By Irene F. Starkehaus -
Broadening our discussion from July 10, 2015 regarding the Left's assertion of contrived thought crimes, we continue with one of the Left's favorite denunciations of conservative minded people.
Censorship is actually one of my favorite accusations coming from the Left because of how easily the mere charge silences conservatives into submission, and how readily the Left produces that slanderous assertion to further its own depraved vision of a so-called inclusive American culture.
What is most fascinating about the Left's hackneyed characterization of conservatives as prissy book burners is how often the Left finds itself in the hegemonic position of censorship.
The American Library Association (which is a taxpayer-funded organization) as a for instance has an annual event called Banned Books Week in which it offers the list of Young Adult books that are kept out of school and community libraries across the country because of small minded, activist parents. There are even $1,000 and $2,500 grants being offered by the Freedom to Read Foundation which is funded by ALA members to promote events celebrating Banned Books Week.
We have many times discussed the brand of totalitarianism practiced by the American Library Association in its ironically exclusive protection of preferred books in defense of the First Amendment. We can note as per usual the books that the American Library Association promotes are utterly progressivist. In the 2015 list of Best Fiction for Young Adults promoted by taxpayer funded YALSA/ALA, conservative and traditional values are not represented.
We must then assume that no books of any literary value were written by conservatives in the year 2014, but conservatives know this is not true. In March of 2014, Rush Limbaugh had two books on the NYT Best Seller's list. The books are listed as appropriate for young readers 8 to 12 and YALSA defines a young reader as children 12 to 18. Where is Rush Limbaugh on YALSA's list of best fiction?
He's not there. Nor will he ever be there because YALSA has decided to place its political preferences over the literary needs of the children that it pretends to champion. Perhaps it's time for Limbaugh to apply for one of those Freedom to Read grants being offered by the ALA so a conservative voice can finally be heard.
Let us be clear. American libraries and school libraries use the YALSA recommendations to purchase new YA titles each year for their young readers. Through the ALA's omission, they have ensured that few students will be exposed to Limbaugh's world view of the American founding unless parents go out of their way to buy the books. No. I mean it. Go to your school library and see if the Rush Revere series is on its bookshelves. It certainly wasn't at my kids' schools because I asked them to check.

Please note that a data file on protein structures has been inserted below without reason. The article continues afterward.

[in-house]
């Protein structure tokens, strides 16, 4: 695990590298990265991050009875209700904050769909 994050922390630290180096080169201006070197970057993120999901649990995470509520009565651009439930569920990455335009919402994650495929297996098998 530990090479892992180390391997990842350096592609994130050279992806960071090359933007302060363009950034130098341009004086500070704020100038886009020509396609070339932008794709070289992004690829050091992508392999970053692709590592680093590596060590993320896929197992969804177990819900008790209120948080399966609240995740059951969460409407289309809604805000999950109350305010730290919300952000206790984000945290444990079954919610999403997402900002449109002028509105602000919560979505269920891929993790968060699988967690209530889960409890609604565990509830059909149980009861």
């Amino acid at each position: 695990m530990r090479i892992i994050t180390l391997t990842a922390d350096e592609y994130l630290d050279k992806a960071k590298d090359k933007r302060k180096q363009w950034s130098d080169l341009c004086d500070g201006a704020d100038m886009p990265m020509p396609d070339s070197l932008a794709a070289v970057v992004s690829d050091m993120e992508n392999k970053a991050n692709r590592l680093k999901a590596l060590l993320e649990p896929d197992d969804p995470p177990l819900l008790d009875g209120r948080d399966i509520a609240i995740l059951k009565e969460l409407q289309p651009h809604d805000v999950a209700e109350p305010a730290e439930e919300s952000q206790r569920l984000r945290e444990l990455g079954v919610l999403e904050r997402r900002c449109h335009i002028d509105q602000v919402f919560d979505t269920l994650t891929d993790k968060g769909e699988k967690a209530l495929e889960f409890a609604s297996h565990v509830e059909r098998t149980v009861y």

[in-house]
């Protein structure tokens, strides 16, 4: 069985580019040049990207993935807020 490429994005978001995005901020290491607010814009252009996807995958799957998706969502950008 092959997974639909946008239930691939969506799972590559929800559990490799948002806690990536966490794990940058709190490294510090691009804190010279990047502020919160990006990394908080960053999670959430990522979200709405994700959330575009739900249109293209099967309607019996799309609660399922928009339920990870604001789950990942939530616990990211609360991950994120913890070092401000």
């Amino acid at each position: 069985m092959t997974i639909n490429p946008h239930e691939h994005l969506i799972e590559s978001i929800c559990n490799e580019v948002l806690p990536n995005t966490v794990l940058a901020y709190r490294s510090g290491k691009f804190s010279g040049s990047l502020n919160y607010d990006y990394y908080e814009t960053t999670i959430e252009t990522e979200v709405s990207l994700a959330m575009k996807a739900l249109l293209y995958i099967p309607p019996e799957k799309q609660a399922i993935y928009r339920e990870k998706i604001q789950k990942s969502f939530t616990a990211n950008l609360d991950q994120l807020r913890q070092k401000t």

That's precisely the point. You cannot burn what was never on the shelves in the first place. The ALA promotes its own censorship of exclusivity by ignoring conservative writers and does so using your money.
It's not only modern conservative writers that are being silenced, mind you. Gone with the Wind is a Pulitzer Prize winning novel written by Margaret Mitchell that was published in 1936. Many people over the age of 35 have seen the film of the same title starring Vivian Leigh and Clark Gable. Gone with the Wind won 19 Acadamy Awards including Best Actress for Vivian Leigh, Best Supporting Actress for Hattie McDaniel (who was the first person of color to ever win such a prestigious honor) and Best Picture.
Gone with the Wind as a film is an essential component for understanding not only a Southern perspective regarding the Civil War and Reconstruction but also the Great Depression/pre-WWII mindset of Americans. The movie additionally marks an ascendency of American film as a form of mass communication. This eventually evolves into the lopsided and hegemonic tool of propagandists who quickly recognized the importance of Hollywood as a means to achieving their culture war goals.
So yes, the film is essential. The book is equally earthshattering. Gone with the Wind the motion picture, as great as it was at the time, fails in one respect. That's in its inability to portray the complexity of the Scarlet O'Hara character. The reason for this is because her thoughts contradict her actions almost invariably. Scarlet is cunning and manipulative beyond measure from the opening chapter to the bitter end and rarely can the film capture the true essence of her depravity because it's part of her thought process.
To this end, Scarlet O'Hara becomes the feminist prototype for almost every popular female character that comes after her. She is unconventional. She is intelligent. She has few scruples and she thinks "like a man" in her business dealings.
Per the UK Guardian:
The New York Post film critic Lou Lumenick has called for Gone with the Wind, the 1939 multi-Oscar-winning epic, to no longer be screened in cinemas.